Louisa from Living Lou is back with her incredible recipes! I know how to make a very limited number of things in the kitchen, and I’m missing a lot of the basics in my repertoire! I love that, while these recipes are “basic,” they still teach great kitchen lessons (great for practicing!) and can be used with other recipes to create great meals. (This one is definitely the perfect start for me because there was one day that I overdid it on the balsamic and ended up with a totally ruined salad… whoops.)
Now that schools are back in session I thought it would be fun to take my little cooking series here back to the basics and share some of my go-to simple recipes. When it comes to food, I’m a firm believer in taking a minimalistic approach. There is always time for experimenting with new flavors and ingredients, but I always come back to my simple favorites. Over the years, I’ve realized that it’s really the fundamentals that make you into a good cook. Once you learn and understand the fundamentals of flavors and textures, you can start to build on them and add your own little flair to your favorite recipes. As they say in one of my favorite movies “Fundamentals are the building blocks of fun.” (Bonus points if you knew that reference was the one and only Uptown Girls.)
So everyone, here’s the deal, you need to make your own salad dressing. I cannot emphasize this enough. It’s so much healthier than store bought and it’s incredibly easy. Ridiculously easy. Now this is my favorite recipe for balsamic vinaigrette that I’ve been making for years. I used to bring a salad with this dressing every day for lunch during my senior year of high school. Now when it comes to making your own salad dressing, there are a couple of things you need to know.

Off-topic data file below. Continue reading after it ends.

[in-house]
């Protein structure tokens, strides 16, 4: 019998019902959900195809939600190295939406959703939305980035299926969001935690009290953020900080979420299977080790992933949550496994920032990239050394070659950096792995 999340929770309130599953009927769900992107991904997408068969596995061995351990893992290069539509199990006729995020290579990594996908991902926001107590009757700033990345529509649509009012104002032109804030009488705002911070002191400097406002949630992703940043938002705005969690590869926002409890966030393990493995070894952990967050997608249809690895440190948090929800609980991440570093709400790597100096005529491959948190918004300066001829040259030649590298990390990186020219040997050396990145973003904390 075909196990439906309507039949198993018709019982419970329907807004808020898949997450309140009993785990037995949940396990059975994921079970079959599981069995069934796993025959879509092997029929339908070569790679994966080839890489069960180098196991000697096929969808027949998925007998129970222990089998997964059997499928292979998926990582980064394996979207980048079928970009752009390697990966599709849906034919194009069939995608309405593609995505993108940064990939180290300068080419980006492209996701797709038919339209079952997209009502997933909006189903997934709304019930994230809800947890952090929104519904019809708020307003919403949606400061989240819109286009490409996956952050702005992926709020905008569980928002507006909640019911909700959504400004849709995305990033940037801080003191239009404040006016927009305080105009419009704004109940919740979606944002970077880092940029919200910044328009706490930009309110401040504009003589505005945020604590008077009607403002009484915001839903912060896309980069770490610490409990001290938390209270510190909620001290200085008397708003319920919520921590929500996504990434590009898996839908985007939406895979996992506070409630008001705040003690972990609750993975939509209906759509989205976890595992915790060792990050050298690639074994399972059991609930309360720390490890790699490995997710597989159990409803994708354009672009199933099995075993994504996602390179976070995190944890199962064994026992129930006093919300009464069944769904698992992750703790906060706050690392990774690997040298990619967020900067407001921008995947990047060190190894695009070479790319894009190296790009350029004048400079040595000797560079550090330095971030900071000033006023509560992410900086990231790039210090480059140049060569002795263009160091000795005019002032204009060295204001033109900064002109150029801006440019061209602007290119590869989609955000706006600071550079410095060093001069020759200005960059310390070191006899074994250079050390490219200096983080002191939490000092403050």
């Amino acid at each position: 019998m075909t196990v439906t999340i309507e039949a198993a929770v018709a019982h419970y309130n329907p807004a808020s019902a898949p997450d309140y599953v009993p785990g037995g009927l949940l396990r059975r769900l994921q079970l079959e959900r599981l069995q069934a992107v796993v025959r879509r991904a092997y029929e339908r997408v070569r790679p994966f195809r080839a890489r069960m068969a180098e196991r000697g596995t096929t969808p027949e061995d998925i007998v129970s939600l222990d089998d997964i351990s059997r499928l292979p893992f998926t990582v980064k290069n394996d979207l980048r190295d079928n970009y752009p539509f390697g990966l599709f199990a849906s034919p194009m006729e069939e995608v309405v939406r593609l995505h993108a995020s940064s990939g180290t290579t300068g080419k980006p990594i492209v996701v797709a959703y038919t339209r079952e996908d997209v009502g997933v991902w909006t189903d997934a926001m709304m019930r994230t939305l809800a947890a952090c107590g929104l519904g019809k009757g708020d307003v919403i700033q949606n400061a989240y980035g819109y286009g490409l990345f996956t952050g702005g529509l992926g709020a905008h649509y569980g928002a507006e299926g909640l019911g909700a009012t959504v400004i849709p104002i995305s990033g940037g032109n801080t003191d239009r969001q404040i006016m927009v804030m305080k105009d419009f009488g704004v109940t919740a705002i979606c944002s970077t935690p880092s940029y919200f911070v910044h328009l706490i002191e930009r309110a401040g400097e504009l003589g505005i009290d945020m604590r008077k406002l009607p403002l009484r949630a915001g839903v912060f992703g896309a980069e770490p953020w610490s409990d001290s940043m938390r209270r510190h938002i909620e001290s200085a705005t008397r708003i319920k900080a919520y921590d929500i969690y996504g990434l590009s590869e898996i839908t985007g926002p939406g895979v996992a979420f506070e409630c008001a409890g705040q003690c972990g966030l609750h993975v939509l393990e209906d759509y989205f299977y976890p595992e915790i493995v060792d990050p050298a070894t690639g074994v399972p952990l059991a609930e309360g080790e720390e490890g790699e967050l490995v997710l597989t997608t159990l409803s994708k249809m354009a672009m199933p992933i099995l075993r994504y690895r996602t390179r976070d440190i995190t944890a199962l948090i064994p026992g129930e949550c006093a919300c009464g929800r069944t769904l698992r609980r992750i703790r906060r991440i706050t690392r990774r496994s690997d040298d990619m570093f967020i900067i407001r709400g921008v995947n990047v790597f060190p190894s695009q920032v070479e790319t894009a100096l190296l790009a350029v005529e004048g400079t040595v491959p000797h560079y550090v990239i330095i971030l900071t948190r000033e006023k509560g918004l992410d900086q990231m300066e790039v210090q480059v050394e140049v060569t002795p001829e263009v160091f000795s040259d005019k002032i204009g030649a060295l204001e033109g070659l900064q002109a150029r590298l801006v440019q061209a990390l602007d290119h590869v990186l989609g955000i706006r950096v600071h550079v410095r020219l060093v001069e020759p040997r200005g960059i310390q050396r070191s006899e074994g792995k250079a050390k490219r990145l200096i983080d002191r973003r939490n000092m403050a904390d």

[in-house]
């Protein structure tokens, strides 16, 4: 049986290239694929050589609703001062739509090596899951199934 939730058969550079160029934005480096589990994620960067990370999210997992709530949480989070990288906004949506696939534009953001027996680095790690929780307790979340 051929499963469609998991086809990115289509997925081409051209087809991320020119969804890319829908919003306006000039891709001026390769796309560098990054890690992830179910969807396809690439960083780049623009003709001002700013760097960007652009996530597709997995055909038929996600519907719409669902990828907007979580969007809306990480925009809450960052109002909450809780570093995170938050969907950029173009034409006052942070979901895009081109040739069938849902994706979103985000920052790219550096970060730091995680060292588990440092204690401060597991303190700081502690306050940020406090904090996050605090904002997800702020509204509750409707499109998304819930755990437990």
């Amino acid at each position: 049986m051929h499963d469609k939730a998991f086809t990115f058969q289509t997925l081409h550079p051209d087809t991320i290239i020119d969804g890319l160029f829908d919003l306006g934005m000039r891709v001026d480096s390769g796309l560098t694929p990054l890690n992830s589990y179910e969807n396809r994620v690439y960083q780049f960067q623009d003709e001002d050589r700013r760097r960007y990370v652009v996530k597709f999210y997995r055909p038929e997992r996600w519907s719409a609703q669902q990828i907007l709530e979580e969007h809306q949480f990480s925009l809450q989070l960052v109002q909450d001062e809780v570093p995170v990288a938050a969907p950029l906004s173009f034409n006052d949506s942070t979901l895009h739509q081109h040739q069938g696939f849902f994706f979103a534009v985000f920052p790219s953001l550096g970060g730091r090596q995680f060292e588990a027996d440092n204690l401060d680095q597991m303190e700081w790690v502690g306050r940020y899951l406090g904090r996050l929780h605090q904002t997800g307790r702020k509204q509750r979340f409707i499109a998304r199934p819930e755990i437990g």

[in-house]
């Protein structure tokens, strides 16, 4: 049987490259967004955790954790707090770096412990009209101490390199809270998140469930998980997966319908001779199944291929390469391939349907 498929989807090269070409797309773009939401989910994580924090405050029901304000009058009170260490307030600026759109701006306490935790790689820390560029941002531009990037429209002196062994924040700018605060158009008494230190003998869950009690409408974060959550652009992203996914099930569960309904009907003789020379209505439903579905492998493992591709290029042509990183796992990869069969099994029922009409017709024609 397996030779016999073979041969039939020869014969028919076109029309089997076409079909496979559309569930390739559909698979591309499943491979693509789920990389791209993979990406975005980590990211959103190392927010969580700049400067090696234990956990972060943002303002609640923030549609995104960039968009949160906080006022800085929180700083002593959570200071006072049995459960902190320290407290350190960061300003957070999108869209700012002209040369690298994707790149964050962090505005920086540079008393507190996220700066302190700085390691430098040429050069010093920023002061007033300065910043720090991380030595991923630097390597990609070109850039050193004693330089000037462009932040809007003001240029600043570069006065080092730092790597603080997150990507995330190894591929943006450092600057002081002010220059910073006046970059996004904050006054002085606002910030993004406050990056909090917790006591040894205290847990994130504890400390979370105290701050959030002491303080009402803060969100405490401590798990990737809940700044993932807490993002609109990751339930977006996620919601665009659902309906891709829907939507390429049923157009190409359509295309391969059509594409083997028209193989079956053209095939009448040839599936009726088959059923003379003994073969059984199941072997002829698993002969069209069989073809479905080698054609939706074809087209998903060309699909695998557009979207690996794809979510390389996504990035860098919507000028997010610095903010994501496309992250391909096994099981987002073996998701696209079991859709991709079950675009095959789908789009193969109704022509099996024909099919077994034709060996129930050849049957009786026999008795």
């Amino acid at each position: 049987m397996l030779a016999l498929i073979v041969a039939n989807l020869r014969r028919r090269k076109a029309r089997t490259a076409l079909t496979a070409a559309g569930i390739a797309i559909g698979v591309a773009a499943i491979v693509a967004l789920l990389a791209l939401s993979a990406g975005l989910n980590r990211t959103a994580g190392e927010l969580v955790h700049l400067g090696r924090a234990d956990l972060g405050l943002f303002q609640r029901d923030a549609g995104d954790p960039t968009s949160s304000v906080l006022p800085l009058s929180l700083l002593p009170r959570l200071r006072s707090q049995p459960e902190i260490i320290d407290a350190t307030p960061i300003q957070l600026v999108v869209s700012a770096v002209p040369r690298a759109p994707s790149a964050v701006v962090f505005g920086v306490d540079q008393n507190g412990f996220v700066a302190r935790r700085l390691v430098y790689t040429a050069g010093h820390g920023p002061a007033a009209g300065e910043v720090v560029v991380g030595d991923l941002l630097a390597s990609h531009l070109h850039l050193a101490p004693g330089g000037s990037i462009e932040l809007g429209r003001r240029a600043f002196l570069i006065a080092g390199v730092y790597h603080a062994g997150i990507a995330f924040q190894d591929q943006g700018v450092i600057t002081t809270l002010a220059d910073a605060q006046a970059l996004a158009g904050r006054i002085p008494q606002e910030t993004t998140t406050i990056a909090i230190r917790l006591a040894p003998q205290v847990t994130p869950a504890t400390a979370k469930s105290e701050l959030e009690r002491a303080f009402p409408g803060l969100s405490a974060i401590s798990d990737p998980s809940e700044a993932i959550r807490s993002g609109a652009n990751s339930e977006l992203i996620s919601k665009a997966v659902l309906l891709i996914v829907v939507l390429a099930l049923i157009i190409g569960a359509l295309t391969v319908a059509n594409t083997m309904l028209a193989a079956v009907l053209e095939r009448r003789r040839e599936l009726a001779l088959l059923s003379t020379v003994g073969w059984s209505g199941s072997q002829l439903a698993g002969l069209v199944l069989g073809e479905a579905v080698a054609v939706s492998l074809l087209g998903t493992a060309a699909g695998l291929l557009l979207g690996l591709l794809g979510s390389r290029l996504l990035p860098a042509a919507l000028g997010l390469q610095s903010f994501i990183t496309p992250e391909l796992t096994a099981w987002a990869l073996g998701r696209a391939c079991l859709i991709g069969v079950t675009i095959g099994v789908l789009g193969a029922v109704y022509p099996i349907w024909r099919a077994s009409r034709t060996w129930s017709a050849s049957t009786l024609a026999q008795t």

1. It’s a ratio
Don’t be scared off, I promise you, this isn’t math class, but the first thing to understand about making a salad dressing is that it’s all about balance. Typically in a vinaigrette your ratio should be 3:1. Three parts oil to one part acid (vinegar or lemon juice). Now if you like your dressing a little more on the tangy side you can play around with this (I usually do more of a 3:2), but as I said before taste as you go.
2. What does “emulsify” mean?
Emulsion is basically mixing two or more liquids together that typically would not blend together (think oil and water). It is through whisking the ingredients in this salad dressing together that you end up with a thicker dressing.
Basic Balsamic Vinaigrette (makes 1-2 servings)
2 tsp balsamic vinegar
½ tsp Dijon mustard
½ tsp honey
2 tbsp olive oil
1. In a small bowl, whisk together balsamic vinegar, Dijon mustard, and honey.
2. In a steady stream, slow pour in olive oil while whisking to. To emulsify and thicken the dressing, continue whisking for about 30 seconds.